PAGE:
MVC Route Constraints

I started to dig into MVC3 routing a bit more over the weekend.  I came across some routing constraints and realized that there is a clear progression.  I created an out of the box MVC3 web application (I am using Razor) and then added a Product Controller with the default methods and 1 View for the Details method.  I made 1 change to the out of the box convention – I changed the name of the int parameter to the Details method to productId.

 

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The Details controller method pushes the parameter back out to the View:

public ActionResult Details(int productId) { return View(productId); }

and the view parrots the productId back to the user:

@{ ViewBag.Title = "Details"; Layout = "~/Views/Shared/_Layout.cshtml"; } <h2>Details</h2> <br /> You Entered = @Model

 

I then dropped into Global.asax to work with the constraints.  The first thing I did was to add a route to the routing table to account for the productid parameter:

routes.MapRoute( "Product", "Product/{productId}", new { controller = "Product", action = "Details" } );

This worked fine to a point.  Product/1 resolved:

image

 

but Product/foo was allowed by the routing engine and the method threw an error:

 

image

 

To handle this malformed parameter, I added a regular expression to the constraint definition (using Stephen Walter’s blog post as an example:

 

routes.MapRoute( "ProductWithConstraint", "Product/{productId}", new { controller = "Product", action = "Details" }, new { productId = @"\d+" } );

Now, when Product/foo comes in, I got a 404.

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The next scenario I wanted to handle was that only some integers are allowed as a parameter.  For example, perhaps only products that are in stock are allowed – which means that you need to do a database call before defining the route constraint definition.  To that end, I created a new class that inherited from IRouteConstraint (based on Yuri Nayyeri blog post):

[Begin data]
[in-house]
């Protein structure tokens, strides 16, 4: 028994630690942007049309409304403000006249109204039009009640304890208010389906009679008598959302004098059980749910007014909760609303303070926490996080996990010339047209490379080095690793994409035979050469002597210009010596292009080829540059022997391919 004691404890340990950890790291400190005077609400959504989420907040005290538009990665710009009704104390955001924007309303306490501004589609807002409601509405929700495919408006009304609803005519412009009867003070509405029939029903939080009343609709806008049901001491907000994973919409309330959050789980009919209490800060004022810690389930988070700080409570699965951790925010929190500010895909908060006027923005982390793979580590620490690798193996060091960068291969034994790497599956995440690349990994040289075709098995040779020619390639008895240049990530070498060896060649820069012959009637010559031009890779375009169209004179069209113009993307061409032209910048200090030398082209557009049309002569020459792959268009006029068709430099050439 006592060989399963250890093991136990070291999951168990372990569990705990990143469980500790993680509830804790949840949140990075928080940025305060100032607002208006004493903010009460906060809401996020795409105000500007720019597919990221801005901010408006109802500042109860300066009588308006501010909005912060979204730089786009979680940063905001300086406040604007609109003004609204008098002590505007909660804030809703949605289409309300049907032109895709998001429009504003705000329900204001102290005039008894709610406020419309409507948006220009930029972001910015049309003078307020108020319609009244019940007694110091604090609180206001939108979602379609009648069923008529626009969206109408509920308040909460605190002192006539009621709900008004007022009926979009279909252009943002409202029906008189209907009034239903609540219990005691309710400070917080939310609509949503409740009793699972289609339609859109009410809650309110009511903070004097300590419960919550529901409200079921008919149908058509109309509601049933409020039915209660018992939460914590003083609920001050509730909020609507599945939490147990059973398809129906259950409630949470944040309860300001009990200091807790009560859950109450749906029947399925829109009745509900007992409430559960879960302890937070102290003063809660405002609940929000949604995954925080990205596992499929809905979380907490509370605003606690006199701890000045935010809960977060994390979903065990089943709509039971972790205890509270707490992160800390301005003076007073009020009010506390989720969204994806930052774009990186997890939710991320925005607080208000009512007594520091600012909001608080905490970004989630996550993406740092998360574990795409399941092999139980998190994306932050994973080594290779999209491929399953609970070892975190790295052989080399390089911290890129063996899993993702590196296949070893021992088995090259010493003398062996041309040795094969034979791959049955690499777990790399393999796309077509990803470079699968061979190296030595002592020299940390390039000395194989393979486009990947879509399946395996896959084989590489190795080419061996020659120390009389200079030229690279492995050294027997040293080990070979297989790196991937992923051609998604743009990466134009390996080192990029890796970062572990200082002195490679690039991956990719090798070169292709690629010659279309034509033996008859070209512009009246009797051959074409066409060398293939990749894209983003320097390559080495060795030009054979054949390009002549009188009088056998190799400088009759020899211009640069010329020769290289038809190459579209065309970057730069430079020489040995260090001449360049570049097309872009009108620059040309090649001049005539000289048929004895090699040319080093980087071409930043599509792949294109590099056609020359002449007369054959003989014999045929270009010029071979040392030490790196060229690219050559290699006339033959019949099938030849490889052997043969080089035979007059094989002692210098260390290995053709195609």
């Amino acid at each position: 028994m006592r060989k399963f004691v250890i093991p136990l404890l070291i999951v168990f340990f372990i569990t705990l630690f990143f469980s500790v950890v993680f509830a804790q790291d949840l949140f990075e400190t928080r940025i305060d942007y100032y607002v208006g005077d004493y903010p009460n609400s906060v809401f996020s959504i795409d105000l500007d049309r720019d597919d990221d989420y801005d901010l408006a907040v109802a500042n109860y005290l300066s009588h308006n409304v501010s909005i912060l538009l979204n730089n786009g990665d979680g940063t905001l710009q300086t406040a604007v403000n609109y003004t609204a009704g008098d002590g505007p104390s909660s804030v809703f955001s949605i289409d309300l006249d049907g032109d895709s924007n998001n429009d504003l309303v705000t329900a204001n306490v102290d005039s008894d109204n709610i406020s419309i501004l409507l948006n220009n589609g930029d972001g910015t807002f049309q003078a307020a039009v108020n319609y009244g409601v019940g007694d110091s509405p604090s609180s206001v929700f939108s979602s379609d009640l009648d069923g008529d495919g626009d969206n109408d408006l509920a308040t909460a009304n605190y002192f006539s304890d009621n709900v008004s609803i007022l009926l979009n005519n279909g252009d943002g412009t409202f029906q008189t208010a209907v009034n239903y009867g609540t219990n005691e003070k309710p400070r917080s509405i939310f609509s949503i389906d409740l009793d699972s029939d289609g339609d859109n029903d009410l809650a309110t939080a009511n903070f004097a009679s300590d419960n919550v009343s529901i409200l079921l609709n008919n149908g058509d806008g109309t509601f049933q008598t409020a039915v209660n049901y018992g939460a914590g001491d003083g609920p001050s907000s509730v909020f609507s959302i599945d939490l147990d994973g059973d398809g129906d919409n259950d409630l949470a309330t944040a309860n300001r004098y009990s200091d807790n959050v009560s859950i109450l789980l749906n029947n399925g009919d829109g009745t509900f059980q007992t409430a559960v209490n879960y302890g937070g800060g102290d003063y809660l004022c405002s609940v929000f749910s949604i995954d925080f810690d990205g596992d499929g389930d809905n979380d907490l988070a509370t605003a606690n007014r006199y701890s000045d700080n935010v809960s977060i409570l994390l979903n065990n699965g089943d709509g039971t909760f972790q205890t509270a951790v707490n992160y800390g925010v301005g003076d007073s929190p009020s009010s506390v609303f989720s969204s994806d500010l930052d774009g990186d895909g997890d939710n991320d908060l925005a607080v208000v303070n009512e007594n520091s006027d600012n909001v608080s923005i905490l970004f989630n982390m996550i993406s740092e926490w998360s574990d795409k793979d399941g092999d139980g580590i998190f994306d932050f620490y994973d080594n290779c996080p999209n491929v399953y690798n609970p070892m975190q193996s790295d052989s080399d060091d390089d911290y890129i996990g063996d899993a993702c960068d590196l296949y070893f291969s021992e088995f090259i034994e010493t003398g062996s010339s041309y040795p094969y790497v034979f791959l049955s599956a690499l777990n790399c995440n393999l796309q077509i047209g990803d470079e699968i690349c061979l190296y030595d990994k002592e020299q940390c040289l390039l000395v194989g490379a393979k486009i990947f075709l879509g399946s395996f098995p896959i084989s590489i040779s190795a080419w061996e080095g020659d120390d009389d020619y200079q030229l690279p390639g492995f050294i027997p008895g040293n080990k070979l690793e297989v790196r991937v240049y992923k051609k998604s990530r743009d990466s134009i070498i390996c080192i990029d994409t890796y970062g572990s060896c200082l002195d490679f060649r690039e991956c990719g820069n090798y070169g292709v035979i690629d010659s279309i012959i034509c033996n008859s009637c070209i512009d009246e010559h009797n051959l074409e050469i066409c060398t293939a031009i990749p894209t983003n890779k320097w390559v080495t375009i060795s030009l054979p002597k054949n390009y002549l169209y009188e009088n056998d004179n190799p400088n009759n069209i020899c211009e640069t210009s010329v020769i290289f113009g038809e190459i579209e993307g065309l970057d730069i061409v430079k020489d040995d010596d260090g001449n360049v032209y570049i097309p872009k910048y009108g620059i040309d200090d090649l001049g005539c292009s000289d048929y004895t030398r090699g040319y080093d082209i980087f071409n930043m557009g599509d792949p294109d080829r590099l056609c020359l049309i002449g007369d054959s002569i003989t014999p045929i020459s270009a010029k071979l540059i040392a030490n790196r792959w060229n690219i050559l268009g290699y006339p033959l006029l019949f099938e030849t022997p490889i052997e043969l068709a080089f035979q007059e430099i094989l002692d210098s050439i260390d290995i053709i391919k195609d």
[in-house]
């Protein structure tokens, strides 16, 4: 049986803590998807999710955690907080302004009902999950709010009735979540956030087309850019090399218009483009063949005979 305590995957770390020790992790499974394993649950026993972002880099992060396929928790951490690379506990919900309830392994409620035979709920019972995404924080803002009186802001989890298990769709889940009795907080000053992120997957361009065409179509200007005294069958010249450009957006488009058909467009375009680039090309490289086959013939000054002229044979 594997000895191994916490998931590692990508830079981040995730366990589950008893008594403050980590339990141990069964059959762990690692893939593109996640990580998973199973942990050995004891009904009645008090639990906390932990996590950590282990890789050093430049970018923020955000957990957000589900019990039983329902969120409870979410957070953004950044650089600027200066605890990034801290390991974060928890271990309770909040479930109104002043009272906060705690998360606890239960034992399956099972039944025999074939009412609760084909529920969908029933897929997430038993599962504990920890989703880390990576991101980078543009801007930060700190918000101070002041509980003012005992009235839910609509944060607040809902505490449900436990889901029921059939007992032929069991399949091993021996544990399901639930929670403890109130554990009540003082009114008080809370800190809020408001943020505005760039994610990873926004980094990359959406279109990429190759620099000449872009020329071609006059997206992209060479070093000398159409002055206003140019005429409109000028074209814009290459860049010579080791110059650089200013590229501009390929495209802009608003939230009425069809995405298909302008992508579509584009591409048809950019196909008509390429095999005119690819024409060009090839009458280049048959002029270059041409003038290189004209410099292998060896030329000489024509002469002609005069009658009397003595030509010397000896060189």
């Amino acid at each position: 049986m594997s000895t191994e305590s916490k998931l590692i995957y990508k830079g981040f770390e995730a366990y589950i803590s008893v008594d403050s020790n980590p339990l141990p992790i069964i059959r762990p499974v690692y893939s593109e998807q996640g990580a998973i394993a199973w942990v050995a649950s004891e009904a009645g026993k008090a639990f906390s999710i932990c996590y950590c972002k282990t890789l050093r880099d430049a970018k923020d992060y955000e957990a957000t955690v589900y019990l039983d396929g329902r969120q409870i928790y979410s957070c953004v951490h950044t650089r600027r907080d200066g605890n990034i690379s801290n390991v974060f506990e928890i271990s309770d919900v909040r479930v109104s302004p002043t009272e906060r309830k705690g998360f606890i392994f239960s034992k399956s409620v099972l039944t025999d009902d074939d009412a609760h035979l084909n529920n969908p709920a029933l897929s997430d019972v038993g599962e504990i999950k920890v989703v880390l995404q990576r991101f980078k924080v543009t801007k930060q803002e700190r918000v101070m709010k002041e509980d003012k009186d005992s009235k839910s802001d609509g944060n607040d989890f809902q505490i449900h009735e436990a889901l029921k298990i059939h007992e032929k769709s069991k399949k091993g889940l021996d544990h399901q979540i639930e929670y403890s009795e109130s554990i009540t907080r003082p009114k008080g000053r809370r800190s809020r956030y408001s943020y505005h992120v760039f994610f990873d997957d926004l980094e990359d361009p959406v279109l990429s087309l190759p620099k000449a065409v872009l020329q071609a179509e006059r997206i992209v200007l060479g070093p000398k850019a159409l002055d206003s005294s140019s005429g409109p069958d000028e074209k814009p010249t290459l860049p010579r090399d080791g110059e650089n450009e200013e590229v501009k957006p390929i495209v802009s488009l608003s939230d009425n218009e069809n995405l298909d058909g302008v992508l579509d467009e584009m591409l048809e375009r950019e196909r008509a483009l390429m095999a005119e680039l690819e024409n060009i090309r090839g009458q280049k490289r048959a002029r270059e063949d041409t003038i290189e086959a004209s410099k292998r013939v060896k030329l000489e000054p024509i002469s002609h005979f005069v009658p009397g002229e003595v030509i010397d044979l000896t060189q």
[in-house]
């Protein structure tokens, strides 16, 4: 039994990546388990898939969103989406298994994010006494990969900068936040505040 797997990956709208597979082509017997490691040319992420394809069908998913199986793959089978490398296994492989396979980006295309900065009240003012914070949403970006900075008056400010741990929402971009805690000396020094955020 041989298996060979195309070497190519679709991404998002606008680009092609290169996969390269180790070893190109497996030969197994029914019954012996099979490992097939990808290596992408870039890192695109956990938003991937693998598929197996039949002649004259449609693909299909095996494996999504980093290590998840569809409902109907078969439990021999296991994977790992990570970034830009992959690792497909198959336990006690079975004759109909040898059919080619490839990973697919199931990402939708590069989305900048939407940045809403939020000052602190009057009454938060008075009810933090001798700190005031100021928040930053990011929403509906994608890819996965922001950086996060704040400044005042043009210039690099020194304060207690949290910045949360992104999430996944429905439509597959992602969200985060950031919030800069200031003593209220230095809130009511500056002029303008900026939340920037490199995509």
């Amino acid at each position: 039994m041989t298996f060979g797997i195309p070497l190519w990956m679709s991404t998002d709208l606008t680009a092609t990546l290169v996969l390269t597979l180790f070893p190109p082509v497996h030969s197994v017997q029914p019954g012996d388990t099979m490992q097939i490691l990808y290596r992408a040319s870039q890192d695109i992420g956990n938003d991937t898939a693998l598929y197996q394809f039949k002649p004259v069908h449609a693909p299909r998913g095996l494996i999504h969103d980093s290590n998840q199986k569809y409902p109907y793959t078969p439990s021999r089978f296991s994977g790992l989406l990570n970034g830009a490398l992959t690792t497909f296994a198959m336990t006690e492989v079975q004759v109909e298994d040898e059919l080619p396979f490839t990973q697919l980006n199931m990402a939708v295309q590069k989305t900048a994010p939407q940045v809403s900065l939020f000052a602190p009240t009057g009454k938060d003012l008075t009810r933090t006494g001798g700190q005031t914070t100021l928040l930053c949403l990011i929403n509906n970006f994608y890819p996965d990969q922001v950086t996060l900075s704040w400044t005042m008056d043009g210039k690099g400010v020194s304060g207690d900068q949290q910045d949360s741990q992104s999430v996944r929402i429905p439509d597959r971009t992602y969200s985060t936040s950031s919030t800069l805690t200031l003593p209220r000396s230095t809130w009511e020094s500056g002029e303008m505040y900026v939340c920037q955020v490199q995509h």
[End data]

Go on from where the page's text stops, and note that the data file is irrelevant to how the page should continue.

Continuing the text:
public class ProductRouteConstraint: IRouteConstraint { public bool Match(HttpContextBase httpContext, Route route, string parameterName, RouteValueDictionary values, RouteDirection routeDirection) { if ((routeDirection == RouteDirection.IncomingRequest) && (parameterName.ToLower(CultureInfo.InvariantCulture) == "productid")) { int productId = 0; try { productId = Convert.ToInt32(values["productId"]); if (productId > 0 && productId < 10) { return true; } } catch (FormatException formatException) { return false; } } return false; } }

I then added this constraint to the routing table:

 

routes.MapRoute( "ProductWithConstraintClass", "Product/{productId}", new { controller = "Product", action = "Details" }, new { productId = new ProductRouteConstraint() } );

And I got the desired result – products less than 0 or greater than 10 returned a 404.

So the progression in my mind is:

  1. No constraints
  2. Reg Ex constraints in the Global.asax
  3. Create a class that implements IRouteConstraint

I my mind, I would rather skip #2 and go to #3 altogether.  Having all of the logic encapsulated in 1 class seems cleaner and not having the Global.asax mucked up with custom defs makes for a more maintainable solution.

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